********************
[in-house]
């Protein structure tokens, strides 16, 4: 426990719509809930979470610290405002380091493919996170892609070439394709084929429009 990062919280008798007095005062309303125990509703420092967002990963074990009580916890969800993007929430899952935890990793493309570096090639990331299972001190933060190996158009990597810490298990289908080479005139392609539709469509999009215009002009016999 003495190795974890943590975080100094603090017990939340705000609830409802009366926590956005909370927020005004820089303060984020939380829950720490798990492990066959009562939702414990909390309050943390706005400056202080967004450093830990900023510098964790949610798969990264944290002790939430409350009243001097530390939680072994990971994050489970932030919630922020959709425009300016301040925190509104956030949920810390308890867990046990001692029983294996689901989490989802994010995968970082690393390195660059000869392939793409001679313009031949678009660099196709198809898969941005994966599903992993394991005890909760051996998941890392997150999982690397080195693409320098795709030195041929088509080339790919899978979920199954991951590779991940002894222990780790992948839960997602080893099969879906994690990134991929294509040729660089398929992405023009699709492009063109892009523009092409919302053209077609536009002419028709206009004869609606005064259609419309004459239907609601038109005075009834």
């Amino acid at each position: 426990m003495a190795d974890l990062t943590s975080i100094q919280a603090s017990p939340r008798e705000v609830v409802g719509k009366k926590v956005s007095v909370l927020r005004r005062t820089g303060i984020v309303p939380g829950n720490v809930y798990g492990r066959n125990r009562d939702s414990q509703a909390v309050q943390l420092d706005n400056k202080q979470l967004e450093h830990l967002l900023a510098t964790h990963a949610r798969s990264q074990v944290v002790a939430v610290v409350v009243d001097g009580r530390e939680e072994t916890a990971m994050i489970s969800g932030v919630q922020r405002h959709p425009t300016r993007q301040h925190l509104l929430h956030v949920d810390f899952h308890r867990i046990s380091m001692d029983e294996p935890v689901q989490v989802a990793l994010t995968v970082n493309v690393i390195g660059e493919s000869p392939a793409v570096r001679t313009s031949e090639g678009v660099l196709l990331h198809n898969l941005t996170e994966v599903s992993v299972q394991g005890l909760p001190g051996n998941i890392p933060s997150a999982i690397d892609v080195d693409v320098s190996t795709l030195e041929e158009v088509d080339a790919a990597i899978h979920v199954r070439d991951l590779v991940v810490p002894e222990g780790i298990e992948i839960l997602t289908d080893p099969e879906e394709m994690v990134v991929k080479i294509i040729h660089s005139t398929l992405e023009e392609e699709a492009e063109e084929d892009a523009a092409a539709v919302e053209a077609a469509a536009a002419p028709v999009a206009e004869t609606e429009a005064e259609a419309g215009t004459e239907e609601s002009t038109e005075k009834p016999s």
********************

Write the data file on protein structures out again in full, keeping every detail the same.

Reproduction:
[in-house]
């Protein structure tokens, strides 16, 4: 426990719509809930979470610290405002380091493919996170892609070439394709084929429009 990062919280008798007095005062309303125990509703420092967002990963074990009580916890969800993007929430899952935890990793493309570096090639990331299972001190933060190996158009990597810490298990289908080479005139392609539709469509999009215009002009016999 003495190795974890943590975080100094603090017990939340705000609830409802009366926590956005909370927020005004820089303060984020939380829950720490798990492990066959009562939702414990909390309050943390706005400056202080967004450093830990900023510098964790949610798969990264944290002790939430409350009243001097530390939680072994990971994050489970932030919630922020959709425009300016301040925190509104956030949920810390308890867990046990001692029983294996689901989490989802994010995968970082690393390195660059000869392939793409001679313009031949678009660099196709198809898969941005994966599903992993394991005890909760051996998941890392997150999982690397080195693409320098795709030195041929088509080339790919899978979920199954991951590779991940002894222990780790992948839960997602080893099969879906994690990134991929294509040729660089398929992405023009699709492009063109892009523009092409919302053209077609536009002419028709206009004869609606005064259609419309004459239907609601038109005075009834």
């Amino acid at each position: 426990m003495a190795d974890l990062t943590s975080i100094q919280a603090s017990p939340r008798e705000v609830v409802g719509k009366k926590v956005s007095v909370l927020r005004r005062t820089g303060i984020v309303p939380g829950n720490v809930y798990g492990r066959n125990r009562d939702s414990q509703a909390v309050q943390l420092d706005n400056k202080q979470l967004e450093h830990l967002l900023a510098t964790h990963a949610r798969s990264q074990v944290v002790a939430v610290v409350v009243d001097g009580r530390e939680e072994t916890a990971m994050i489970s969800g932030v919630q922020r405002h959709p425009t300016r993007q301040h925190l509104l929430h956030v949920d810390f899952h308890r867990i046990s380091m001692d029983e294996p935890v689901q989490v989802a990793l994010t995968v970082n493309v690393i390195g660059e493919s000869p392939a793409v570096r001679t313009s031949e090639g678009v660099l196709l990331h198809n898969l941005t996170e994966v599903s992993v299972q394991g005890l909760p001190g051996n998941i890392p933060s997150a999982i690397d892609v080195d693409v320098s190996t795709l030195e041929e158009v088509d080339a790919a990597i899978h979920v199954r070439d991951l590779v991940v810490p002894e222990g780790i298990e992948i839960l997602t289908d080893p099969e879906e394709m994690v990134v991929k080479i294509i040729h660089s005139t398929l992405e023009e392609e699709a492009e063109e084929d892009a523009a092409a539709v919302e053209a077609a469509a536009a002419p028709v999009a206009e004869t609606e429009a005064e259609a419309g215009t004459e239907e609601s002009t038109e005075k009834p016999s």